The Secrets of Vitamin K for OsteoporosisCalcium, magnesium, and vitamin D are often talked about when it comes to bone health, but what about vitamin K? Research over the last decade has found that in addition to vitamin K’s blood clotting factors, it also plays a role in bone metabolism and protection against osteoporosis. You see, vitamin K is required for the gamma-carboxylation of osteocalcin (also known as Gla protein). This Gla protein is a calcium-binding protein produced by osteoblasts (these are bone-building cells). On top of that, vitamin K also works with vitamin D. They work synergistically to regulate osteoclasts (these are the cells that remove bone) so that new bone can be put where it needs to be. Two Forms of Vitamin K | Sub-Types of Vitamin K | Vitamin K Food Sources | Vitamin K Safety and Risks
The Two Forms of Vitamin K And Why You Need Them
- Vitamin K1 is required to activate the proteins better involved in blood clotting,
- And Vitamin K2 is required to activate the proteins that determine where calcium goes in our bodies, making sure that the calcium we absorb goes into our bones where we want it and not into our arteries or our hearts where we don’t. That’s the job of the proteins activated by K2.
Not only does Vitamin K2 regulate where calcium goes in your body, but Vitamin K2 and Vitamin D work together, they’re a team.Vitamin D increases both our body’s ability to absorb calcium, and at the same time Vitamin D also increases our body’s production of Vitamin K dependent proteins, osteocalcin and matrix-Gla protein. Osteocalcin which puts calcium when we want it and matrix-Gla protein which keeps it out of the places where we don’t want it. Our bodies come pre-programmed to keep us healthy. Your body knows automatically that Vitamin D will only increase your absorption of calcium but do nothing to regulate where that calcium goes. Your body knows that that is the job of Vitamin D’s partner, K2. Your body is pre-programmed for this partnership. When you take Vitamin D, your body automatically produces more of the Vitamin K dependent proteins, osteocalcin and matrix-Gla protein, so that the increased calcium you will be absorbing is going to be put in the right place. This, however, can only happen when you provide your body, not only with calcium and Vitamin D, but with the K2 that it has to have to activate ostecalcin and matrix-Gla protein. So that’s the quick overview. To have healthy bones, we must have Vitamin K, and we need it in both its forms, K1 and K2. In our next video we’ll start talking in detail about Vitamin K1 and all the ways in which it helps us to have healthy bones. And we’ll also discuss what happens when we don’t get enough Vitamin K1. Thanks for tuning in. I hope this has been helpful for you.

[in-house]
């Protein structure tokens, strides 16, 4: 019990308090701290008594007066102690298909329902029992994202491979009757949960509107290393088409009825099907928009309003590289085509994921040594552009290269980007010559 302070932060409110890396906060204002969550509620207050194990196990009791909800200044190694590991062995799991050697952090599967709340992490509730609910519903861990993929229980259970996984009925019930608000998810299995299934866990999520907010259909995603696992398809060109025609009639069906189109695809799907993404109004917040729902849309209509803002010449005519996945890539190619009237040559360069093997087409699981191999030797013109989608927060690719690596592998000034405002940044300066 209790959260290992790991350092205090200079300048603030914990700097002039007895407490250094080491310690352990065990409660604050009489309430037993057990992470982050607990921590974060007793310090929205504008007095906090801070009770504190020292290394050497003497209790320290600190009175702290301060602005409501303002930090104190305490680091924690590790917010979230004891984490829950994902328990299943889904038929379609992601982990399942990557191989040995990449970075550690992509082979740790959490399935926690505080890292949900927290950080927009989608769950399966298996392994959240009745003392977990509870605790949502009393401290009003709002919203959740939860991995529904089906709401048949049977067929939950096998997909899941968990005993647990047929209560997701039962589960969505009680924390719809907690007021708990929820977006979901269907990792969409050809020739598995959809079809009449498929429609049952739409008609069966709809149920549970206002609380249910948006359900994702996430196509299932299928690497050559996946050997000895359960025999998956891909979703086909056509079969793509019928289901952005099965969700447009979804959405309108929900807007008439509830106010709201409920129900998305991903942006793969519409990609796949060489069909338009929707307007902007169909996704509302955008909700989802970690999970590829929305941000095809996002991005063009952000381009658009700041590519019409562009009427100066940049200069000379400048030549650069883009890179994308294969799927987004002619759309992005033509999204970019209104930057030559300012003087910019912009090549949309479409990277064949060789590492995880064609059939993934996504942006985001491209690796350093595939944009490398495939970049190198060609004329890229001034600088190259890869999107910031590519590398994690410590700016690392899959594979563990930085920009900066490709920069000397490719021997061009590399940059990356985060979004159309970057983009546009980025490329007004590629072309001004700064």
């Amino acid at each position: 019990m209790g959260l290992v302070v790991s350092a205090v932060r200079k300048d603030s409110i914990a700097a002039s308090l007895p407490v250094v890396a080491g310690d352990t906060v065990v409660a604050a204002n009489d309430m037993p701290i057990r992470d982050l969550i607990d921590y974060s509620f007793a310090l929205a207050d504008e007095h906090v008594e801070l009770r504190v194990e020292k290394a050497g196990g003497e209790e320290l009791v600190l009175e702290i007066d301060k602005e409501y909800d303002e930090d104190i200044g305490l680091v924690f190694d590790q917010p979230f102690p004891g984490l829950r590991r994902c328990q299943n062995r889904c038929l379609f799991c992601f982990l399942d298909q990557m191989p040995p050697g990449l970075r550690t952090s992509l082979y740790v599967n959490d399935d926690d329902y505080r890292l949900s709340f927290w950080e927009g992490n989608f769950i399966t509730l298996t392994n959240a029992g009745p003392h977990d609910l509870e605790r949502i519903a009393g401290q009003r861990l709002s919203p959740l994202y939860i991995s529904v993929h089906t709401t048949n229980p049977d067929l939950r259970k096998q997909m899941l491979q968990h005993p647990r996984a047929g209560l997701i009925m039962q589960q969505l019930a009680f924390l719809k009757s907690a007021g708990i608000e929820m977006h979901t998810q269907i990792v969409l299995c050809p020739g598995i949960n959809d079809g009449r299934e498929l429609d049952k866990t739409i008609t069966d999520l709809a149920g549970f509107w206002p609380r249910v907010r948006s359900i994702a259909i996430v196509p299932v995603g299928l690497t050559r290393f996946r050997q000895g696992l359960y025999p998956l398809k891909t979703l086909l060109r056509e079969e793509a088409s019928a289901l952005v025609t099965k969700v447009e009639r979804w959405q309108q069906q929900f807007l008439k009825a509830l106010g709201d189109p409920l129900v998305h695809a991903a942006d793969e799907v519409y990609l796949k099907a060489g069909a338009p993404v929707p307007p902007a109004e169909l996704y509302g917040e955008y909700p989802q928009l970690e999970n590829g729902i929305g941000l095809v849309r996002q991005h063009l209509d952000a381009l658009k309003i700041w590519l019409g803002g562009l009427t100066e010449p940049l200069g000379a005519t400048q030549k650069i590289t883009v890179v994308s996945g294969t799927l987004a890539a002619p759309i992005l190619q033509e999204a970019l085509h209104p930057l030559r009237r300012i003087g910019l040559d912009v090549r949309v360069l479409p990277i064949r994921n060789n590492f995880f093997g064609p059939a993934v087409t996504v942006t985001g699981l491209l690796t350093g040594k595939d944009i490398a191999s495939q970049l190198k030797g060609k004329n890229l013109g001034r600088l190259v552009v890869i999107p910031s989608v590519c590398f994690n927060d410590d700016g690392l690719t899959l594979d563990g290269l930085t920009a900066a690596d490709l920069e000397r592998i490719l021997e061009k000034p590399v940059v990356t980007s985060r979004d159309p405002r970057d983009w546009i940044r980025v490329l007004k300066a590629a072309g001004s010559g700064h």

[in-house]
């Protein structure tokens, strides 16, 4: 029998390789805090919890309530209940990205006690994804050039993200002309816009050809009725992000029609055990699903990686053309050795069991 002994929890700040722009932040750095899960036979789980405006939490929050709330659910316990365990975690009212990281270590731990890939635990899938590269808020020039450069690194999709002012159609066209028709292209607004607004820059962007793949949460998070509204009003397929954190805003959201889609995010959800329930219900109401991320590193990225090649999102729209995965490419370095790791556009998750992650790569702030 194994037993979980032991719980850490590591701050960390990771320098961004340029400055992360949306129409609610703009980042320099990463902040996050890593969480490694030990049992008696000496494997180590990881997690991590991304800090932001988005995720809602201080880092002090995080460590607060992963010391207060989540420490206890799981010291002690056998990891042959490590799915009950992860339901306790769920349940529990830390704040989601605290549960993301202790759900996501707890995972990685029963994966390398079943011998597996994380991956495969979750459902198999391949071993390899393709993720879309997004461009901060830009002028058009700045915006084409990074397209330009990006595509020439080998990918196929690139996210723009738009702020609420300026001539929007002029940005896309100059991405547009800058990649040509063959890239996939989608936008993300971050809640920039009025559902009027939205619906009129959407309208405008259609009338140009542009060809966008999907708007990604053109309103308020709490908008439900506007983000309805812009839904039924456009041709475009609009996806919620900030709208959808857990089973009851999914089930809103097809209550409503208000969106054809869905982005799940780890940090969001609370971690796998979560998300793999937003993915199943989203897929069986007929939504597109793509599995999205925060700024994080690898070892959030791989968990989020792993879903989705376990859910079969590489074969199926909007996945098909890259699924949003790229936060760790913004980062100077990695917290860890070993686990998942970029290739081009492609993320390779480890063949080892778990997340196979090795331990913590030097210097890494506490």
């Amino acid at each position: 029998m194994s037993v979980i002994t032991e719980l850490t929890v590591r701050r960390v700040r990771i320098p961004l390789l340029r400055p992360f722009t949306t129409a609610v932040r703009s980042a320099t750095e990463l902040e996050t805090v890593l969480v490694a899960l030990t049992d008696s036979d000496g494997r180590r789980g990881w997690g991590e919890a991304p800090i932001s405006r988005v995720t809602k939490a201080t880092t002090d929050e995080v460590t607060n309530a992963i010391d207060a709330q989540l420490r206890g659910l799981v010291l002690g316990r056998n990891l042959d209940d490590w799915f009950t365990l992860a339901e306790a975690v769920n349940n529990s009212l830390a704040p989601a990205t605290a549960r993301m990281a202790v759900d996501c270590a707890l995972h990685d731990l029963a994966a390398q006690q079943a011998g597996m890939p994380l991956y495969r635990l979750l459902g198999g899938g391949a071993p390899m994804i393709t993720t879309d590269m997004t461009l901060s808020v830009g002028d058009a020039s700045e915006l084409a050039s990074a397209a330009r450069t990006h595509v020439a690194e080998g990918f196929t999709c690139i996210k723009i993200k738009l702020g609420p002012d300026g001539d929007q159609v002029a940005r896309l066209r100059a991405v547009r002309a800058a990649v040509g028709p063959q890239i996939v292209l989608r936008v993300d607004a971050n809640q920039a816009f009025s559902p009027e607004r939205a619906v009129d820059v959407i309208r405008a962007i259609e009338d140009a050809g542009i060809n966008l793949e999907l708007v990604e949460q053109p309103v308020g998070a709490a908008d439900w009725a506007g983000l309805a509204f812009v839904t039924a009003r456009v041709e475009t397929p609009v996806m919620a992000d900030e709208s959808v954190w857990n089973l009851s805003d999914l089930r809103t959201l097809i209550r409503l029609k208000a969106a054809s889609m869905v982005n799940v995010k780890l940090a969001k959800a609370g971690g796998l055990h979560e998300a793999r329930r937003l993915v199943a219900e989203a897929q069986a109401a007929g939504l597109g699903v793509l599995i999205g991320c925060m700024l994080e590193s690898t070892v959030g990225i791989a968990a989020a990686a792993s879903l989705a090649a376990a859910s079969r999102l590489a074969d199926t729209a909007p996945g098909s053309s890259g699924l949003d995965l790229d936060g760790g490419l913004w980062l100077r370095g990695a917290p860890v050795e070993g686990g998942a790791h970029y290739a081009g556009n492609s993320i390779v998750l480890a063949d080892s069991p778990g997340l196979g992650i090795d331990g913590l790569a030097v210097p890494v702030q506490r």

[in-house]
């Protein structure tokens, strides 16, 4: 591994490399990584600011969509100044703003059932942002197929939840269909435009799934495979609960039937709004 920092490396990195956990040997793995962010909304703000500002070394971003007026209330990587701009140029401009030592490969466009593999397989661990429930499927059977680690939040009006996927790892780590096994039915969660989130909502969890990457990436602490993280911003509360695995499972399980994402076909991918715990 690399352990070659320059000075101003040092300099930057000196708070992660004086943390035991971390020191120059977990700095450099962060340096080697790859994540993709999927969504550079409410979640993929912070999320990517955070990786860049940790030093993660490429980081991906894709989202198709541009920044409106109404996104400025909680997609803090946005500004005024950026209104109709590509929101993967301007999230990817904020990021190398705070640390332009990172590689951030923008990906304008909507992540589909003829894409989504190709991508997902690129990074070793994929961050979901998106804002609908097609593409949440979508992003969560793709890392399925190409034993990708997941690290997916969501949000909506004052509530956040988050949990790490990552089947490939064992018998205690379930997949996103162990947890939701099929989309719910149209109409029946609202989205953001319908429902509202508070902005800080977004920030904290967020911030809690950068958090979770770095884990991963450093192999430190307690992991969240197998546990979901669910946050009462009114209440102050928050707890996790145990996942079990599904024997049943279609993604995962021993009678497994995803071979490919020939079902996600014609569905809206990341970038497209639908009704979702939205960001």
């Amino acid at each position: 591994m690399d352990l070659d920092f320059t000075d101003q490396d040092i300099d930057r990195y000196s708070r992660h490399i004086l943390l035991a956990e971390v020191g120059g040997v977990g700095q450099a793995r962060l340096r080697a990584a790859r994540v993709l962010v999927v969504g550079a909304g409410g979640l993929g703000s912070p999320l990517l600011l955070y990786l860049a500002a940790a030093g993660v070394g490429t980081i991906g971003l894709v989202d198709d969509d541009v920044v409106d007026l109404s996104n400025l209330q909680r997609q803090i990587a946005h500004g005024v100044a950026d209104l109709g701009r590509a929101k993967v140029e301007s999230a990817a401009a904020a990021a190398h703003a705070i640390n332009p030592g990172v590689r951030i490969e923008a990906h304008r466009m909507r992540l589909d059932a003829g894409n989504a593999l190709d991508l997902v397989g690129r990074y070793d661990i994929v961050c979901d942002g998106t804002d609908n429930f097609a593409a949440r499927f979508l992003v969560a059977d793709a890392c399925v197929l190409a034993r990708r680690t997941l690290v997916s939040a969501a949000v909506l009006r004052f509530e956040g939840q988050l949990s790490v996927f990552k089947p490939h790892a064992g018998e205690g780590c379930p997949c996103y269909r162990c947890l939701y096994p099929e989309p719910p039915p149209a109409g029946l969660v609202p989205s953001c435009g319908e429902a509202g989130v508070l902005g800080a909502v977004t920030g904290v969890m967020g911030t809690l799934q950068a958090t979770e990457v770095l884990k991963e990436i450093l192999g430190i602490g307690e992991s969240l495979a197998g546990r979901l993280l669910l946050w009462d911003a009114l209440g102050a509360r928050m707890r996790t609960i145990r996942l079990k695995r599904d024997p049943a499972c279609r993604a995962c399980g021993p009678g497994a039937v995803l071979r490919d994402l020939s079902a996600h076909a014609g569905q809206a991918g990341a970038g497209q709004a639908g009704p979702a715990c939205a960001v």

Sub-Types of Vitamin KResearchers further classify vitamin K1 and vitamin K2 into sub-types.
- Vitamin K1 is also known as phylloquinone in its natural, plant-based form. The synthetic form of the compound, phytonadione, is most commonly used in nutritional supplements and medications. Both offer similar benefits.
- Vitamin K2 compounds, known as menaquinones, or MKs, can be classified into MK4 and MK7. Although vitamin K2 (MK-7) works best for the majority of people. The video below explains…
- Why the MK7 form of Vitamin K2 works best for the majority of us,
- But why some of us need more of these MK7 form than others do and why just a few of us may find that they need less MK7 than the average person. Or even that the MK4 form of Vitamin K serves them better.
- We will also talk about how to figure out how much Vitamin K2 you need and whether you’ll do best with MK4 or MK7.
The Best Sources of Vitamin KAs we have discussed, vitamin K1 in its natural form is plant-based. The best natural sources of K1 are the following:
- Turnip greens
- Dairy products (certain cheeses)
- Meats (organ meats)
- Natto – a Japanese fermented soy product.
Safety And Risks of Vitamin KVitamin K is best known for its blood clotting factors. If you have been prescribed an anticoagulant (blood thinner) you should consult with your doctor about taking vitamin K supplements. Even including foods rich in vitamin K to your diet should be monitored and restricted. For more on why, click here.
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